Vida Nyekanga, a warrant officer in Ghana’s military, has been deployed for peacekeeping missions across Africa and in Lebanon. Being a woman, she says, gives her certain access to people and information her male counterparts might not have.
Women felt more comfortable speaking to other women, she found, especially when they took part in their daily activities.
“When we see the local women cooking, we try to join them to do the cooking,” Nyekanga said. “In the farms, we go to help them, and in the medical outreach we try to interact with them and we see them coming close, so through that we get vital information from them.”
Ghana is well known for its contributions to peacekeeping forces, and deploys large numbers of women in a field that generally has few.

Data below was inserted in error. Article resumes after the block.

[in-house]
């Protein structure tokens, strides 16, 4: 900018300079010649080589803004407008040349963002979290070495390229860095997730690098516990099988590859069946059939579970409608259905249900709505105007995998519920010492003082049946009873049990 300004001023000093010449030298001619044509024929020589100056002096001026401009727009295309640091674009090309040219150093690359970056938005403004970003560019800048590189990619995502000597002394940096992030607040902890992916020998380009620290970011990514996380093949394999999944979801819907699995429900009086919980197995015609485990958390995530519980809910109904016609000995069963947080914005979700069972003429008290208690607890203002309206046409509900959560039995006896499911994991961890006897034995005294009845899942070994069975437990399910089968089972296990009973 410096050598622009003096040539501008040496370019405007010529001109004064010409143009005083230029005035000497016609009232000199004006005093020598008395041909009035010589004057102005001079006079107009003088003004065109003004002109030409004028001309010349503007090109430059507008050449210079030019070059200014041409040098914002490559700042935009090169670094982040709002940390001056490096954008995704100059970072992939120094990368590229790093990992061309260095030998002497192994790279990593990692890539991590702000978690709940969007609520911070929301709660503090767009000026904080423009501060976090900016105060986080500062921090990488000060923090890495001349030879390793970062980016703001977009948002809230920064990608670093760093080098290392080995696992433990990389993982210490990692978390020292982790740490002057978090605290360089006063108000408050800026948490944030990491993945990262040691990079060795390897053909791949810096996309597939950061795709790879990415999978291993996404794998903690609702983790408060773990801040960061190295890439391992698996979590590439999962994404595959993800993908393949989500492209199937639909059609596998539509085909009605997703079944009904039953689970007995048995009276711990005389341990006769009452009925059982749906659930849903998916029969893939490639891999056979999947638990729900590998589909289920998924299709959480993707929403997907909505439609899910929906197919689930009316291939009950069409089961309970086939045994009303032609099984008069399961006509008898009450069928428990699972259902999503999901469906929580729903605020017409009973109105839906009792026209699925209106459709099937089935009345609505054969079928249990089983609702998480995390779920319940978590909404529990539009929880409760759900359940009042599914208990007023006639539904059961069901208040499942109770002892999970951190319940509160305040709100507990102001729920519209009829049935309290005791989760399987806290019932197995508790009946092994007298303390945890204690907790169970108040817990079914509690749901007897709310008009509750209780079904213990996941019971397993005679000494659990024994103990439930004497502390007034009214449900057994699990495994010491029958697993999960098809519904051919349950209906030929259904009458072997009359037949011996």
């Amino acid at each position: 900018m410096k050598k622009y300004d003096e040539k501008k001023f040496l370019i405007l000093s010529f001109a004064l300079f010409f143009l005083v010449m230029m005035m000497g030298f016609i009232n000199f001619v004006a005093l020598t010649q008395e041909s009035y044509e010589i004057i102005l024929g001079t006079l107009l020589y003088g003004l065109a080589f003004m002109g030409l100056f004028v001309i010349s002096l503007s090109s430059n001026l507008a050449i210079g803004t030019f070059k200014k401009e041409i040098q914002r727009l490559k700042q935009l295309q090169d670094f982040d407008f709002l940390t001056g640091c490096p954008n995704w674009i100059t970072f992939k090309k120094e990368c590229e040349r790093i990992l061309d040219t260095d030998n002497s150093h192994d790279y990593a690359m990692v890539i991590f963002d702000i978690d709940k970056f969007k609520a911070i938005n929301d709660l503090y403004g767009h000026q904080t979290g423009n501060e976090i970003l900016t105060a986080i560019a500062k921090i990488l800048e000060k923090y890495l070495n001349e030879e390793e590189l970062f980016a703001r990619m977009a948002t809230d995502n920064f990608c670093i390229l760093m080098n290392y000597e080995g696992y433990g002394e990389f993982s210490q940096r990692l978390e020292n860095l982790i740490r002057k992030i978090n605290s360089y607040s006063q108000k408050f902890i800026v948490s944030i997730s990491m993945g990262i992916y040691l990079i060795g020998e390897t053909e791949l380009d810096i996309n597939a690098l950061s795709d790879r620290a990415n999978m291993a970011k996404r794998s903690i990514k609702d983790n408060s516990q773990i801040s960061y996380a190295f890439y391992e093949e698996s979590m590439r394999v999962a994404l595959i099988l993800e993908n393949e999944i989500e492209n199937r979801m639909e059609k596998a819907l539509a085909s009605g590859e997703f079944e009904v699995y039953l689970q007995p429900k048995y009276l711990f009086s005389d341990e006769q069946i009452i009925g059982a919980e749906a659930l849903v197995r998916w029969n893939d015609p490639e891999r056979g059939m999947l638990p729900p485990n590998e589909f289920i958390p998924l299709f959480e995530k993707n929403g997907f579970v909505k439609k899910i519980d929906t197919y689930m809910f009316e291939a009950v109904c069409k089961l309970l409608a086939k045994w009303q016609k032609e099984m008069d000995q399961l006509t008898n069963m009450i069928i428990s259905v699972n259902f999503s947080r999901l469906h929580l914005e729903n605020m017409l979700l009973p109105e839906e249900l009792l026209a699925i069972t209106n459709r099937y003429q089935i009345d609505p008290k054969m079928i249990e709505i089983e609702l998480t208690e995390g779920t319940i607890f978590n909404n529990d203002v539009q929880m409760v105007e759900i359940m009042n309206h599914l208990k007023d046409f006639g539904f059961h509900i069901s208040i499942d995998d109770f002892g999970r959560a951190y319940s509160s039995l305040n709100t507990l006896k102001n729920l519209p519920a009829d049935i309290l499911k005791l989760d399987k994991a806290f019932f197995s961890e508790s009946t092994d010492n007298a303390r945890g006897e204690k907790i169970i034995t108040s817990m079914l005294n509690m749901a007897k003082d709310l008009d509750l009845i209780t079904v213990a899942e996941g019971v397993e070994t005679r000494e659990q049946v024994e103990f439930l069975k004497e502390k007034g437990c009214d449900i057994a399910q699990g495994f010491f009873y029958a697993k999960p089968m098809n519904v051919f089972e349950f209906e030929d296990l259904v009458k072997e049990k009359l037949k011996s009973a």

Currently, women make up 4.9 percent of global peacekeepers, but the United Nations has a target of 15 percent by 2028.
At the first day of the Africa Endeavor 2019 conference, female military personnel from across the world gathered to discuss the roles men and women play in peacekeeping operations.
Studies show an increase in the number of female peacekeepers increases mission effectiveness and leads to a higher reporting of sexual- and gender-based violence, as well as lower levels of sexual exploitation and abuse.
Ghana Armed Forces Brigadier General Constance Edjeani-Afenu can attest to this.
“Women have specific roles to play in conflict areas where we have had cases of rape, sexual violence and stuff like that,” Edjeani-Afenu said. “We have women who, when they go on patrols, reach out to these women and they open up and are able to talk and they get help when they are supposed to get help.”
In recent years, there have been widespread allegations of peacekeepers sexually abusing civilians while stationed in African conflict zones.
The United Nations has launched a project on improving peacekeepers’ performance and behavior, with a strong emphasis on leadership and accountability.